• Gareth Stokes

An opportunity to engage with clients

South Africa’s financial advice community should prepare for a flood of requests from clients to review their living annuity drawdown limits. National Treasury (NT) has announced that it will expand access to capital in living annuity funds by allowing annuitants greater flexibility in choosing their drawdown rates. The minister of finance will temporarily amend the amount referred to in paragraph (b) of the definition of ‘living annuity’ in section 1(1) of the Income Tax Act as well as allow for changes “irrespective of the date on which the living annuity contract was concluded”. Annuitants will be able to drawdown between 0,5% and 20% of their living annuity capital (previously 2,5% to 17,5%).

Reviewing drawdown regulations

David Kop CFP® and Executive Director – Relevance at the Financial Planning Institute (FPI) said that relaxation would be effective from the beginning of May until end-August 2020, creating a four month window during which changes could be made. There is some confusion as to how many changes will be allowed; but it will most likely be a once-off. “As currently proposed the drawdown rate will re-set to its previous level on 31 August; but there is a strong chance this date will be reviewed,” said Kobus Kleyn CFP®. Living annuity anniversary dates will remain unchanged.

Gerrit Viljoen, CEO at Ultima Financial Planners, was one of many financial planners who encouraged their product supplier partners to lobby NT to allow deviations from living annuity ‘bands’. The rationale for the request is simple: The COVID19 financial market contagion has had such an impact on asset values that it necessitates a reassessment of the impact of drawdown rates on the long term sustainability of your client’s income in retirement. “The main issue is that living annuitants will redeem more units than forecast if they continued drawing their existing levels of income,” said Viljoen. The living annuity clients with whom he has interacted in recent weeks have indicated a desire to reduce their drawdown rates to protect capital.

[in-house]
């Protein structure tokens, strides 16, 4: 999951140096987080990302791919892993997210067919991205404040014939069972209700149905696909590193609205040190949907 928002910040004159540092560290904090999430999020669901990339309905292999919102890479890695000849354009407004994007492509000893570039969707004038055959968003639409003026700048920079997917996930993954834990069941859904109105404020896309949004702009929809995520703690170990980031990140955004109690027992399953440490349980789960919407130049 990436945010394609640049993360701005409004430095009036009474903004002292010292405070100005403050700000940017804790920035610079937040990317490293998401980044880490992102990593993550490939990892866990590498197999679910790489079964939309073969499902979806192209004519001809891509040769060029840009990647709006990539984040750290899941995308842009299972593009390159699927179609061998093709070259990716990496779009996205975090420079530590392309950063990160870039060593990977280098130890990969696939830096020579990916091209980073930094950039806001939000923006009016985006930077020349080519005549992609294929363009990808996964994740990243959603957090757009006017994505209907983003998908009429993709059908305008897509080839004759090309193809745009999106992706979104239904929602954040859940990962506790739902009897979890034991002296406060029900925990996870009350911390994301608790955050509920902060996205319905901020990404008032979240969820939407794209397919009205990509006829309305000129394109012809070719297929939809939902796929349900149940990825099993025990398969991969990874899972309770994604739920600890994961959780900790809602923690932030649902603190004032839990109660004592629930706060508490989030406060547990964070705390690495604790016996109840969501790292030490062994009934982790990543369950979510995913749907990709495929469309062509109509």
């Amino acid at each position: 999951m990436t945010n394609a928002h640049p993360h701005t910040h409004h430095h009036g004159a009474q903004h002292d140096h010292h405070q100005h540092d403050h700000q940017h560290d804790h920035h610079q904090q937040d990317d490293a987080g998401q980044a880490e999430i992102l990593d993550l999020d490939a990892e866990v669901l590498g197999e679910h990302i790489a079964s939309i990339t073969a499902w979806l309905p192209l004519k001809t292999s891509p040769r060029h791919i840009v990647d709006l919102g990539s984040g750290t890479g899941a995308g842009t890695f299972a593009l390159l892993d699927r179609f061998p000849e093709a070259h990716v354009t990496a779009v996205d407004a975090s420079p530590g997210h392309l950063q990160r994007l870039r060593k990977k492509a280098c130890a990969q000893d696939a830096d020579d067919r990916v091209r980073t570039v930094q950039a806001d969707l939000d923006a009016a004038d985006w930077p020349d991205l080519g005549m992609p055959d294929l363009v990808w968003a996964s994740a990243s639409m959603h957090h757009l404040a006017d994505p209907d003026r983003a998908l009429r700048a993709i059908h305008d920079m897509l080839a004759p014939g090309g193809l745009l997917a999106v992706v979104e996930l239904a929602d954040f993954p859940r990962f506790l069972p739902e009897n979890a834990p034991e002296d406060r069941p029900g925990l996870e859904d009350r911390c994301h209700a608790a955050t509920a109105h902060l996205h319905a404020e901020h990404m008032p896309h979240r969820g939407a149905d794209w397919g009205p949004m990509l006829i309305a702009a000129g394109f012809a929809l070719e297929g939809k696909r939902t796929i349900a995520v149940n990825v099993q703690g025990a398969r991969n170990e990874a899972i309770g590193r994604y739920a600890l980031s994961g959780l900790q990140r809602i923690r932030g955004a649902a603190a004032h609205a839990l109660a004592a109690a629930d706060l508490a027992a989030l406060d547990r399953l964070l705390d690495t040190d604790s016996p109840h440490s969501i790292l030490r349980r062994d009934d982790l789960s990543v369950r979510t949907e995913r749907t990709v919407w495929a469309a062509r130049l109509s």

Living annuity capital depleted

“Opening the maximum drawdown level to 20% could encourage people to increase their income,” said Viljoen, adding that he was surprised that NT had increased the maximum. Kleyn warned that CFPs and financial advisers should take great care when advising living annuitants: “A drawdown of more than 5% is cause for concern; a drawdown of 17,5% would be disastrous for most annuitants; and 20% is likely criminal for anyone under the age of 85 – the only change I would consider, is to lower the drawdown, because an upward change will impact on unit balances”.

Financial advisers and planners should carefully weigh up their clients’ financial needs before making any changes to the drawdown level, with due consideration for the long term pain that short term adjustments might cause. Kop warned clients against making emotional decisions. “You should adhere to a sound decision-making framework based on your client’s budgetary needs; you should consider whether your client is in distress, whether he or she can benefit from a lower drawdown rate, and the long term implications of any change”, he said.

Balancing income to risk

Viljoen said there was a real risk of investors pressuring their financial planners to increase the drawdown despite the negative impact on their long term financial health. “People do not understand the balance between financial market performance and the level of income they draw,” he said. “The markets are fickle and living annuitants have to control their spending and stick to sensible income levels”. A rational argument is that if the income at the current drawdown rate was adequate for your client pre-crisis, it should continue to be so. But there are many scenarios to consider.

We use the example of a living annuity worth R10 million on 1 January 2020. An annuitant who set his or her drawdown at 2,5% on that date would have received a monthly, pre-tax income of R20 800 for the following year. Four months later, at the end of April 2020, the underlying assets in the living annuity may have fallen by 20% to R8,0 million. An investor who makes no change to his drawdown rate can continue drawing R20 800 per month; but the collapse in the underlying portfolio means that the effective draw down is closer to 3% per annum. A decrease in the draw down rate is a sensible solution to protect the living annuity capital; but the impact on income could be significant. In this example reducing the drawdown to 2% decreases the monthly, pre-tax income to just R13 300. Increasing the drawdown to 4% yields R26 600 per month.

Financial advice crucial

This example confirms the need for financial advice when making changes to living annuity drawdown levels. “An interesting observation is that the annuitant could instruct the provider to re-apply his or her existing draw down rate [2.5% in the above example] to the reduced capital value, resulting in a decline in monthly, pre-tax income to R16 600,” said Viljoen. He added that the complex matrix of possible outcomes illustrate the value in financial advice: Any change to a living annuity drawdown should coincide with a revision of the client’s financial plan and a complete assessment of the impact of such changes on the client’s long term financial objectives.